A YouTube video shows the prototype at work. The gantry system prints a 300-millimetre-high Rolls-Royce turbine component with a diameter of 620 millimetres from stainless steel. “We work 'on-the-fly'. The process head moves while the lasers remelt the powder – practically eliminating all non-productive time,” explains Tim Lantzsch, head of the Process & Systems Engineering group at Fraunhofer ILT. "Cameras are used for process monitoring in order to visualise possible interactions between the laser beams and by-products. You can see how stable and homogeneous the process is.”


The component was the focus of the virtual conference of the ICTM International Centre for Turbomachinery Manufacturing Aachen in February 2022. But additive processes hold potential not only for aircraft engines and stationary turbomachinery for energy generation; the automotive industry is also strongly committed to the industrialisation of 3D metal printing. The German Federal Ministry of Education and Research (BMBF) has also recognised this and launched the Idam project (Industrialisation and Digitalisation of Additive Manufacturing) in 2019. A project team spearheaded by the Munich-based BMW Group was formed with experts from small and medium-sized enterprises (SMEs), large corporations and research institutions. The common goal of the 12 project partners: to revolutionise metallic 3D printing in the field of automotive series production.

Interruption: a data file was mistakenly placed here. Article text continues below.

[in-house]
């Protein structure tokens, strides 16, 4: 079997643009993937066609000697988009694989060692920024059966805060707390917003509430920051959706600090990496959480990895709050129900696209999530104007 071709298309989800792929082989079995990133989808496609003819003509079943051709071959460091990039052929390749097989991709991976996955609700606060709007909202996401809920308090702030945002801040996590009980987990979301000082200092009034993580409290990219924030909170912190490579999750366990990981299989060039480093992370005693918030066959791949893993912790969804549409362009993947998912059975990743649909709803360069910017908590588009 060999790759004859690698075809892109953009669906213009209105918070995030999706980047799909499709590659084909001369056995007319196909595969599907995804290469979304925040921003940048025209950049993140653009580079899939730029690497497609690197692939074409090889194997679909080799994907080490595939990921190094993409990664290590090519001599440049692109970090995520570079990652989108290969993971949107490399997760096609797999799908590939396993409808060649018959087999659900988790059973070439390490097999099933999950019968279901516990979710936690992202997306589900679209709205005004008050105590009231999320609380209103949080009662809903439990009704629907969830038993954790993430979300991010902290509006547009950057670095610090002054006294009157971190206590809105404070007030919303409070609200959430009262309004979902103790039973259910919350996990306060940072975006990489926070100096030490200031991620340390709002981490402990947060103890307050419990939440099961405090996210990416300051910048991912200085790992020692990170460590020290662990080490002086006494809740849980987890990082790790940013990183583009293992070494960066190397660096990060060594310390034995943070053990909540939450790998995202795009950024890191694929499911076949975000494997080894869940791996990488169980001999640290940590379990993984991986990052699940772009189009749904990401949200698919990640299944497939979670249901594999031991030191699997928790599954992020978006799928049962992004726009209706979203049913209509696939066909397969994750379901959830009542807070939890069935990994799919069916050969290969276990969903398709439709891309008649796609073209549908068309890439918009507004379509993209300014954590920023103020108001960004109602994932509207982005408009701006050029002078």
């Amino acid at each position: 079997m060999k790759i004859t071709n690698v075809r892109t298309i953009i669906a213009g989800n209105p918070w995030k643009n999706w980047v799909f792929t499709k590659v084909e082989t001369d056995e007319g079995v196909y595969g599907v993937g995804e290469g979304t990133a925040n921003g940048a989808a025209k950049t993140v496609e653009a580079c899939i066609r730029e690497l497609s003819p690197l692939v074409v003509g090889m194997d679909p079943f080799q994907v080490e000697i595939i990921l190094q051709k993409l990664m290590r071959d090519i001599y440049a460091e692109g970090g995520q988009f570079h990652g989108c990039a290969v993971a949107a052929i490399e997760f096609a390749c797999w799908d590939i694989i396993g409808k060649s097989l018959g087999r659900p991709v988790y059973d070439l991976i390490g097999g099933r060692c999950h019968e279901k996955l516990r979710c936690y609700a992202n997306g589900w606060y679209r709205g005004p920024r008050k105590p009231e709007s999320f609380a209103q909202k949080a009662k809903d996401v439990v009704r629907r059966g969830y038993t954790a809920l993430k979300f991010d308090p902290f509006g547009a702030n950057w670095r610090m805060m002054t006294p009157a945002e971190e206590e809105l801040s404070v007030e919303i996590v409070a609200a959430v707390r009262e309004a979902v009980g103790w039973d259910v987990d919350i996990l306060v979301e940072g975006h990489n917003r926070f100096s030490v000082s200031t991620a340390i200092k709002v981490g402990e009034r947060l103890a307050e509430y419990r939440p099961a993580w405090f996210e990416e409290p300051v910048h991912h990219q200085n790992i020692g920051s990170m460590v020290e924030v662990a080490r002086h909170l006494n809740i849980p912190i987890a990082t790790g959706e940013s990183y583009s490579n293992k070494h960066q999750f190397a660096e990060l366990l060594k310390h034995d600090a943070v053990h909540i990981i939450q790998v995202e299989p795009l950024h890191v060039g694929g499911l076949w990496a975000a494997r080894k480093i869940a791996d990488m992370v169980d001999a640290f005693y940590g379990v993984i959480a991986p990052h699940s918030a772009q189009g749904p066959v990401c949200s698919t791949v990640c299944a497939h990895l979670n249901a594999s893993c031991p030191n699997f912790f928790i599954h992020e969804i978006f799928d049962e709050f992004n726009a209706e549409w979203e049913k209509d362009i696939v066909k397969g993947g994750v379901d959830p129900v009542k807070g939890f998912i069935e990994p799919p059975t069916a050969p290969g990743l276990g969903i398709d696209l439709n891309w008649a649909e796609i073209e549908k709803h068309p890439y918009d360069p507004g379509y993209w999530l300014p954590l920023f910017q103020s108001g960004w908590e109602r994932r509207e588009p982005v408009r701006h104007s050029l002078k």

The Idam project was a success, as the BMW press office reported in May 2022: “We have succeeded in industrialising and digitalising additive manufacturing (AM) for automotive production processes.” A digitally networked, fully automated 3D printing production line for automotive series production has been created at the BMW Group Additive Manufacturing Campus in Oberschleissheim. Another line is located at GKN Sinter Metals Engineering GmbH in Bonn. According to BMW, around 50,000 interchangeable and more than 10,000 individual and spare-part components can be manufactured cost-efficiently each year using the LPBF method. The recipe for success: the project participants has improved the entire process chain from the development and design of the 3D component, inline process monitoring and AI evaluation right to the digital twin.